Our Didactic Curriculum has been overhauled over the past few years.  To protect educational time and enhance our residents' learning, we transitioned to a weekly 2.5 hour block didactic series on Wednesday afternoons, for which all of our residents are excused from their other clinical duties to attend and which showcases some of the most innovative teaching methods in residency education, such as our interactive "Wednesday Mystery Cases" (modeled after the Tulane Friday School Curriculum).  In addition, during noontime on the other days of the week, residents participate in hospital Grand Rounds, shorter teaching sessions (such as senior resident-led "Chalk Talks"), committee meetings, Balint group, res-fac meetings, intern support group, and our Behavioral Science didactic series. Didactic and interactive sessions are taught by our Family Medicine faculty and by visiting subspecialists.  Journal clubs and morbidity and mortality (M&M) conferences occur monthly.  Residents are not scheduled for work responsibilities during these educational sessions and are expected to attend unless they are attending to an urgent patient care need such as a code or delivery. In addition, throughout the year, residents are relieved from work responsibilities to attend a series of class-specific small group Behavioral Science workshops covering various topics.


Our curriculum is designed to address the needs of our urban, underinsured, multicultural and medically underserved community. Different educational modalities used in our residency program include the following: 1) traditional clinical experiences in the hospital and outpatient settings; 2) experiential learning in chronic illness care (through facilitation of group visits, planned visits, and panel management), 3) self-directed learning via electronic educational resources available through the O'Connor and Stanford Medical Libraries, 4) use of models for procedural training, 5) simulation-based learning (i.e, mock codes), 6) traditional didactic lectures, small-group seminars and workshops incorporating Active Learning Methods, 7) direct observation and feedback of clinical encounters by medical and behavioral science faculty, and 8) a structured quality improvement curriculum that exposes residents to core concepts of continuous quality improvement and population management.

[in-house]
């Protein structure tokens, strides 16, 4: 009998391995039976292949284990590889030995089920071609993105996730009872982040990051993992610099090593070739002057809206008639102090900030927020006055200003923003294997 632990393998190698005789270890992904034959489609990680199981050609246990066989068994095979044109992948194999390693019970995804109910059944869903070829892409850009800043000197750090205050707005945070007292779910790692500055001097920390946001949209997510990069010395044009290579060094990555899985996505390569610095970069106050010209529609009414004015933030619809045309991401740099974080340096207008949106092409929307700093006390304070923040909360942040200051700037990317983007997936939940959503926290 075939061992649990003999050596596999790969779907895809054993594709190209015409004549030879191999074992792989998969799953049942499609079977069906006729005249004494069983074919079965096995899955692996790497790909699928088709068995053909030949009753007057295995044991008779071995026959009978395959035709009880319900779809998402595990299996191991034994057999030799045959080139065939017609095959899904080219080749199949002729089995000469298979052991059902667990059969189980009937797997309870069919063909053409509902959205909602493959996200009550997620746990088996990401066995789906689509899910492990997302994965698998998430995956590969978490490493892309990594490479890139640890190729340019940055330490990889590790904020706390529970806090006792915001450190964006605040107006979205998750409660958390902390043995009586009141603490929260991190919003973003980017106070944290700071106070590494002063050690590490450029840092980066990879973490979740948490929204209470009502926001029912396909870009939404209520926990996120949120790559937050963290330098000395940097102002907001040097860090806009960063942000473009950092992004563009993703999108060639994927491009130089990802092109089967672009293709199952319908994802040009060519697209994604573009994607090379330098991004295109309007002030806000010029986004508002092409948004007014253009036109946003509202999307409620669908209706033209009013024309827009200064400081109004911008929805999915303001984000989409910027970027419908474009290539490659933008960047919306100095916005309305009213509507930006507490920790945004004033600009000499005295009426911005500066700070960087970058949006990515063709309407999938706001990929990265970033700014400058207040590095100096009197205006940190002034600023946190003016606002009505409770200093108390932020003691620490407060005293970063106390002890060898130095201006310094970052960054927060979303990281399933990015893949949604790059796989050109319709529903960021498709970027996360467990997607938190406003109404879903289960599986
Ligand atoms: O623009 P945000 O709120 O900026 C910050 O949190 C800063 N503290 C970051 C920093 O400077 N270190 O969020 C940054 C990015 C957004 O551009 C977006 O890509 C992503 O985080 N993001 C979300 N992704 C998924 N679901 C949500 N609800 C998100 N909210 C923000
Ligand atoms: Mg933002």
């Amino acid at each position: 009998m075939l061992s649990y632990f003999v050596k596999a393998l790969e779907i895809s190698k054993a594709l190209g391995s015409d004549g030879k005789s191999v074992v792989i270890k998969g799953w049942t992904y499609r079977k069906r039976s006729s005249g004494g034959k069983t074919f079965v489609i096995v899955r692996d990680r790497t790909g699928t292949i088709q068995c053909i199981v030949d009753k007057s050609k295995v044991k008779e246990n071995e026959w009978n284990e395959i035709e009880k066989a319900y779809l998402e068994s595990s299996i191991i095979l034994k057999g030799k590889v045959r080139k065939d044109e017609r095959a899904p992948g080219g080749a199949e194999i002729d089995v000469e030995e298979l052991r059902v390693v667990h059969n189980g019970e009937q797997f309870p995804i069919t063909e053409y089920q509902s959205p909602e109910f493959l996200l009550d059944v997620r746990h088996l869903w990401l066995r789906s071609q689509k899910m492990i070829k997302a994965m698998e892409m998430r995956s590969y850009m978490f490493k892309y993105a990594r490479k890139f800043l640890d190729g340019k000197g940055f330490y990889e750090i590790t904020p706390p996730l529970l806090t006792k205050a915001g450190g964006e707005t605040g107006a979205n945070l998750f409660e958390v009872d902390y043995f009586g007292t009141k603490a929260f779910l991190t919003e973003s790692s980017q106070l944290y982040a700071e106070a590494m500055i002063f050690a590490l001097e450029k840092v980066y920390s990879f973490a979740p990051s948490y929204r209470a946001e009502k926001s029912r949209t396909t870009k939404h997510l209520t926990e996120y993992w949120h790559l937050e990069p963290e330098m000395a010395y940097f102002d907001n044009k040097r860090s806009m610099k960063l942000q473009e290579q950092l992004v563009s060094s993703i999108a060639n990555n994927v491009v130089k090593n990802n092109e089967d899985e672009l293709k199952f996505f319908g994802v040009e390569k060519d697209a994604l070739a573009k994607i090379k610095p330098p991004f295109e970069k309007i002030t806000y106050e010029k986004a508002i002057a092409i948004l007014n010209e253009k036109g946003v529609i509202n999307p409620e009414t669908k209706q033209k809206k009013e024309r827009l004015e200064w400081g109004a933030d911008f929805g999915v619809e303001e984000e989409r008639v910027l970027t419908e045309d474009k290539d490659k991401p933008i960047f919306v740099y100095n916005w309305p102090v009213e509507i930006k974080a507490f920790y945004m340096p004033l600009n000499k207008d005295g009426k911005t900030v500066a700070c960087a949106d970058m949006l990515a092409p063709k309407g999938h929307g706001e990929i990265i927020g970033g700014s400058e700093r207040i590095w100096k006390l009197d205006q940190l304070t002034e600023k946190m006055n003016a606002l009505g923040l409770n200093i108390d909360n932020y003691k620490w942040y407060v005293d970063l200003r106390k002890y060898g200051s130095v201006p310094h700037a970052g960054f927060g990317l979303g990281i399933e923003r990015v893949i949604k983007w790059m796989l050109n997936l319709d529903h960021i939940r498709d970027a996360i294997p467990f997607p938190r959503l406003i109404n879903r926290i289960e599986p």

This year we are piloting an exciting addition to our didactic curriculum during our 2.5 hour block didactics. Designed to model Problem-Based Learning in medical schools and the Tulane Internal Medicine Residency Program “Friday School,” our Mystery Cases encourage team teaching, case-based learning, cost-conscious health care, and self-directed learning. Here's how it works:

At 1 pm, each resident clinic team receives key information for the Mystery Case of the week. As team members work together to come up with a differential diagnosis and initial plan of care, the Faculty leader (Dr. Yu) walks around to ask questions and facilitate discussion among residents. Each team also has access to a laptop with a pre-loaded Order Genie, which team members use to “order” laboratory and diagnostic imaging needed to solve the case and which also provides an ongoing tally of dollars spent, thereby introducing the concept of cost-conscious health care to the discussion. In addition to solving the case, each team works through a set of clinical questions designed to highlight the salient points of the case.

At 2 pm, Dr. Yu leads the group through the case, encouraging team members to share their clinical reasoning and describing how a seasoned physician might have approached the case. Clinical pearls and practical advice are shared by team members during this group session. From 2:30-2:55, resident teaching begins. Each team member identifies one topic that s/he will research and share with team members at the following session. Following the assignment of learning topics, team members then teach each other the topics they selected at the previous Mystery Case Session. This Self-Directed Learning & Teaching format allows residents to truly master a topic, as it's one thing to learn something but quite another to understand it well enough to teach it. Each Mystery Case is also linked to the preceding one during the initial half hour of the session, when Dr. Yu reviews the key learning points from the previous session's clinical case.